It's Ramadan! Here Is the Conversation Muslims and Non-Muslims Will Be Having in the Coming Days...

It's Ramadan? Oh yeah! Isn't that around Christmas time though?

Yes, It's Ramadan. And yes it's around Christmas time. Sometimes. It's around Thanksgiving. Sometimes. It's around 4th of July. Sometimes. The truth of the matter is that Ramadan is a moving target! It is not a set date in the Gregorian calendar. The Muslim calendar is based on the lunar calendar.

Lunar calendar? So it's based on the moon?

Yes. The Islamic calendar is based on the moon. Lunar months are shorter than solar months; so, Ramadan gets earlier and earlier every year. And since it's based on the moon sighting, we can't always tell you the exact date Ramadan will begin or end. So please forgive your Muslim friends when they seem non-committal in making plans with you when those plans may potentially fall during the holy month.

We've all had that conversation:

"It may or may not be Eid (the most important holiday of the year) for me that day. So yeah ... not sure I can go to the game with you."

Your friend proceeds to give you that look. You know -- the look that is accompanied by the invisible thought bubble above his head that says, "Wierdo!"

Well that's dumb. Can't you just pick a date on the calendar and stick with it like other "normal" religions do?

No. We just can't. Please accept our "lunarcy." We do appreciate it!

So you're fasting in Ramadan, right? But you can still drink water of course!

Yes, we fast during the month of Ramadan. And, No. We don't drink water when we are fasting.

Yes you do. (Voice pitch increases.) You drink water!

No. No we actually don't.

Well, I couldn't do that! (Friend snubs his nose in the air.)

You totally could. Millions of people do it. I've done it a lot during my lifetime.

You're crazy.

I know. But not because of the fasting, I promise.

Okay. How does it really work then?

Each day of Ramadan begins at dawn. Dawn is the period of time prior to actual sunset, but when the sky is beginning to show light for the day. Muslims wake up before dawn and have a light breakfast called suhoor. We put something in our stomachs that will hold us for a long time like oatmeal or eggs or ethnic dishes that our Baba used to make. Some Muslim communities actually get together and have suhoor together. (I've never had a community suhoor. But it's really because I love my friends enough to not make them endure MorningDragonYasmina.) We might have a little coffee if we are a bit, ahem, attached to caffeine. And we drink water. We perform the morning (Fajr) prayer and we might go back to sleep.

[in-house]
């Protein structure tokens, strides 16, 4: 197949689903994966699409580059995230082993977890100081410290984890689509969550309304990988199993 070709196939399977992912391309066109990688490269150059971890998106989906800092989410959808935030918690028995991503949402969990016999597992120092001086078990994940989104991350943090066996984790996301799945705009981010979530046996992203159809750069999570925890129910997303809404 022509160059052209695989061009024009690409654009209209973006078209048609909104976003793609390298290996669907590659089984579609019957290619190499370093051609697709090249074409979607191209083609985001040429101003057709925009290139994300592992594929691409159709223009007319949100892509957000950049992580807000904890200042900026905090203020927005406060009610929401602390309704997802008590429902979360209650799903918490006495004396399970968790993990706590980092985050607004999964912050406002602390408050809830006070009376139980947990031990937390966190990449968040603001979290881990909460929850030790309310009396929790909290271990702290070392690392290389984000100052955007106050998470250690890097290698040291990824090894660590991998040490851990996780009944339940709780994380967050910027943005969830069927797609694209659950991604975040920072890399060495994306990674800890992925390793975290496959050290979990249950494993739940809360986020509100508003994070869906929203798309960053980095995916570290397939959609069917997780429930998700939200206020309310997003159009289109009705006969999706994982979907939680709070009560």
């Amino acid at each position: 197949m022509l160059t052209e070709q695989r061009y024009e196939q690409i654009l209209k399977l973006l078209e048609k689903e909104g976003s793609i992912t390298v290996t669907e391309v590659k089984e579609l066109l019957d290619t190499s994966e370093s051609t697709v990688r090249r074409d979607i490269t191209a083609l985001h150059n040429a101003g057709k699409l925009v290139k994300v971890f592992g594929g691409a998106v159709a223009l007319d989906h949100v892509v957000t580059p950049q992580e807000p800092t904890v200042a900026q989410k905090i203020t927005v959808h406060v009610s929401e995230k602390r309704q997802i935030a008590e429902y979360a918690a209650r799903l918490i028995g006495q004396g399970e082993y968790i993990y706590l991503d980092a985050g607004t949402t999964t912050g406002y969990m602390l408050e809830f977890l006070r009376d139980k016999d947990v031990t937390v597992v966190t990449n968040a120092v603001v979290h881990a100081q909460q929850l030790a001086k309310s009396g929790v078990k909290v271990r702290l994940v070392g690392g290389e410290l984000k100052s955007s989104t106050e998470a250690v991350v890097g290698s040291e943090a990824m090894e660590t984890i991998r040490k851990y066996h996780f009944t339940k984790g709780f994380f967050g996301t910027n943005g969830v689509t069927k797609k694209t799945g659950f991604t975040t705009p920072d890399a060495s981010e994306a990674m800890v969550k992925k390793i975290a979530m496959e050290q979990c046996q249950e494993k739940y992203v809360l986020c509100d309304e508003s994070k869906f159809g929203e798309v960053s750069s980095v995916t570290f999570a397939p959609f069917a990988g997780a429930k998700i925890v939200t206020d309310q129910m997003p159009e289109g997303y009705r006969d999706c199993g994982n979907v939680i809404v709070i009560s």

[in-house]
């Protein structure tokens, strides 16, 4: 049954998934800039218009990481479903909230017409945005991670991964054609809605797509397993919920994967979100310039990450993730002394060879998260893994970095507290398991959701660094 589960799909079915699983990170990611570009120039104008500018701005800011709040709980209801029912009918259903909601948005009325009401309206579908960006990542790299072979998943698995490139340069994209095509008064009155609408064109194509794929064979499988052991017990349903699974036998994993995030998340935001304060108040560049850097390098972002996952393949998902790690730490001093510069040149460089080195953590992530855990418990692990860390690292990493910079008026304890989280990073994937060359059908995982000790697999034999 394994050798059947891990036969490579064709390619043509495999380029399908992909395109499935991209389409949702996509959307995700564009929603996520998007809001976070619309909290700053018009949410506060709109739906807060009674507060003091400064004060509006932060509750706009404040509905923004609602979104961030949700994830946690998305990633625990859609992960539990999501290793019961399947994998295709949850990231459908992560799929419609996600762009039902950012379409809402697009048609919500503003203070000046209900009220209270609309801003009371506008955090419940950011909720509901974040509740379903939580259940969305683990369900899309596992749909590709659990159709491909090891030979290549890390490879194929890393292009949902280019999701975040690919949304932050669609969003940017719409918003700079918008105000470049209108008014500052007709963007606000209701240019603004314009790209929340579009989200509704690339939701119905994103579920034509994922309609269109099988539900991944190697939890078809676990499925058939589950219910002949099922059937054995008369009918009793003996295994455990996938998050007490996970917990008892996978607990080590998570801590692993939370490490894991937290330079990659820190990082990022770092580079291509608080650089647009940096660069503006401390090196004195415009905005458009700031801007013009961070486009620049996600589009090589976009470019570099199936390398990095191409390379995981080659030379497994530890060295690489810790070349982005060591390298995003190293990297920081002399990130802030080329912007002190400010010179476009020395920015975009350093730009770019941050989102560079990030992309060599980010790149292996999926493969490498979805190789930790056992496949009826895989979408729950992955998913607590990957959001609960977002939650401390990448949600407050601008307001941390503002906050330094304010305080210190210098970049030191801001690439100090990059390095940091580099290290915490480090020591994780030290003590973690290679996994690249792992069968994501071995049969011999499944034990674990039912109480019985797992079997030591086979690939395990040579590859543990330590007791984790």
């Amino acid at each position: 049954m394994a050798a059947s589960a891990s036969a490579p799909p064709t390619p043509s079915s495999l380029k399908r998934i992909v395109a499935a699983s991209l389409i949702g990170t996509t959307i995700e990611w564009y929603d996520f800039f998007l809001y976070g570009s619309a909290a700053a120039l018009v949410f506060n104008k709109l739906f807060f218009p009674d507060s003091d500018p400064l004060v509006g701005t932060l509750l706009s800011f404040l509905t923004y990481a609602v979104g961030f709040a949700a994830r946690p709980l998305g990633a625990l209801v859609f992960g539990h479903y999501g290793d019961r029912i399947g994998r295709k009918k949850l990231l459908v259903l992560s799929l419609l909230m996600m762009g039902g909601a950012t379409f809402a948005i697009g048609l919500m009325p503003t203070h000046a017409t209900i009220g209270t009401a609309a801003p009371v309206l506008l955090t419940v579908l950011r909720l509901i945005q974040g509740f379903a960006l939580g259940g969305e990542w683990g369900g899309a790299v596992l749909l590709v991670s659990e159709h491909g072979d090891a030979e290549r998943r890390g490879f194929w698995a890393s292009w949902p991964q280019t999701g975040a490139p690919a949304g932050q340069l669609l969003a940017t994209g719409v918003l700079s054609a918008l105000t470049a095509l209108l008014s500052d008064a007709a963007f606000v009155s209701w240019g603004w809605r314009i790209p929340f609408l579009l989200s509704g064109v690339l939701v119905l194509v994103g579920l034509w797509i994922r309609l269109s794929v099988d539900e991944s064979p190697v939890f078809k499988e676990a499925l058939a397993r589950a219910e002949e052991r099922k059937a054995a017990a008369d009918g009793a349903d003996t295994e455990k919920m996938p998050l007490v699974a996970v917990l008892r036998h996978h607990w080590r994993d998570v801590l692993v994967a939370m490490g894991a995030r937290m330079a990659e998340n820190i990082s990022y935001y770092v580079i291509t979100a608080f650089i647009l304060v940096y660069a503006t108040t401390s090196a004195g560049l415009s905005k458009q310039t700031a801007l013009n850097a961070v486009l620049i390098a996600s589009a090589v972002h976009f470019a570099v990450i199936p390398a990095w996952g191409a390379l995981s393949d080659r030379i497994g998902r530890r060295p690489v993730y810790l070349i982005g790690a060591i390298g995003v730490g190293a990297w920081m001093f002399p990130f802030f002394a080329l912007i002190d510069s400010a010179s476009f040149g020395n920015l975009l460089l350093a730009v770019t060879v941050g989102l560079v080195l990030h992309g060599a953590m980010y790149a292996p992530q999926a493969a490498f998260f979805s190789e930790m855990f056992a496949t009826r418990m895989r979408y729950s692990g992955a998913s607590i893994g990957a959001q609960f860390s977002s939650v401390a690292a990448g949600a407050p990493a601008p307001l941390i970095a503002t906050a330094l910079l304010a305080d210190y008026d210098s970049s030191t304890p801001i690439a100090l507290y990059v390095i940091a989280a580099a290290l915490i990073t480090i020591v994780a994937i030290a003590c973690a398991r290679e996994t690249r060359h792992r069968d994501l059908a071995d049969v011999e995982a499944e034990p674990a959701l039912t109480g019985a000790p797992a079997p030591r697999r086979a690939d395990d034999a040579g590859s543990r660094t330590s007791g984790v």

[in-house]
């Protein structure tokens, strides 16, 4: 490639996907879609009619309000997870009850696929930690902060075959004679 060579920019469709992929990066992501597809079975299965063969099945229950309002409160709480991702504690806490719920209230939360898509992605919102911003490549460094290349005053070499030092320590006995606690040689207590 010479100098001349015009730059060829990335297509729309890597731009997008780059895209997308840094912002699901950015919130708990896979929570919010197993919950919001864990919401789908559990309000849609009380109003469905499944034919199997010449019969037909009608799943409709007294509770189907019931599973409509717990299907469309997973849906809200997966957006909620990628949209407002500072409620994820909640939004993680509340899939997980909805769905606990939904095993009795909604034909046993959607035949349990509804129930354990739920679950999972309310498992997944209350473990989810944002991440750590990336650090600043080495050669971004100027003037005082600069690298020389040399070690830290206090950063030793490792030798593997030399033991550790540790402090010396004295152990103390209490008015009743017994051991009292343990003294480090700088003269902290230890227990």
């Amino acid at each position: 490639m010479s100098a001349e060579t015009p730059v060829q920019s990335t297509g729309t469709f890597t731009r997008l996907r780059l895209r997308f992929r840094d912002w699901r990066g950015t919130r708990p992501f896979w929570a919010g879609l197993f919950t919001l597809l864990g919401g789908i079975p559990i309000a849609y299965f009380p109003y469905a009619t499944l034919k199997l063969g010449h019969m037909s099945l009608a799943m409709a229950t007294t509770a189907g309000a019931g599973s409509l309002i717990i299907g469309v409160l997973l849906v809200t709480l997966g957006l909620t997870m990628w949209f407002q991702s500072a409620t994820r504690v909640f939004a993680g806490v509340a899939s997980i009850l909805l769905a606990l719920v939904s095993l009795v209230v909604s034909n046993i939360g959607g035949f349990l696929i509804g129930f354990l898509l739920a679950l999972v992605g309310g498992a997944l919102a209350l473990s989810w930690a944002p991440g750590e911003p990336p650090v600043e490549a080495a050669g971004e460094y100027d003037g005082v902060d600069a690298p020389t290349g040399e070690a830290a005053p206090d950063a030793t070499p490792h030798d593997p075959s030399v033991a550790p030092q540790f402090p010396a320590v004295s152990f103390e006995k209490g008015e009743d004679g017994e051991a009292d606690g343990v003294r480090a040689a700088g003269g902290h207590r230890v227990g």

When we get up to start our day, we are fasting which means we are abstaining during daylight hours from:

-sexual relations
-backbiting / gossip
-negative thoughts
-negative words
-bad habits

While we are fasting, we are striving to improve and increase:

-positive thoughts
-positive words
-good deeds
-our spiritual connection with God
-our kinship with family
-our friendship with neighbors
-our bonding with fellow Muslims in the Ummah (community)
-reflection upon those less fortunate than us, particularly those who endure hunger as a regular struggle in life
-giving charity
-reading Qur'an as often as possible alone and in congregation each night during Taraweeh prayer (extra prayers at night during Ramadan.)

2015-06-18-1434588199-1145126-P1040081.JPGMorning sunrise on our way to prayer last Eid

So Ramadan is more than just not eating and drinking? It's trying to improve yourself as a person?

Yes. Ramadan is a time to recharge our bodies, minds and souls. It's a time for spiritual rejuvenation. It's time to break habits and focus on improvement. And when you are fasting and giving up all physical and worldly temptations, you are in a mental state to take on spiritual challenges more than ever before.

Wow. That's pretty cool actually.

I know.

But the water!

I'm not dehydrated during Ramadan, I assure you. The more challenging physical aspect is the lack of sleep actually -- because we are waking up so early to eat and staying up so late to pray.

Well, what about sick people? Or old people?

People who are ill, elderly, pre-pubescent, pregnant, nursing, menstruating or traveling -- all are exempt from fasting. Those who are pregnant, nursing, menstruating or traveling can make up those days at another time after Ramadan.

Okay. I guess I understand it better now.

Thanks. So you'll stop thinking I'm weird? I can see on your face that you think I'm weird.

Well, you are weird. But not because of Ramadan.

Okay. We can both agree on that.

Ramadan Mubarak to all! May this Ramadan bring blessings to you and yours and spiritual renewal like never before.

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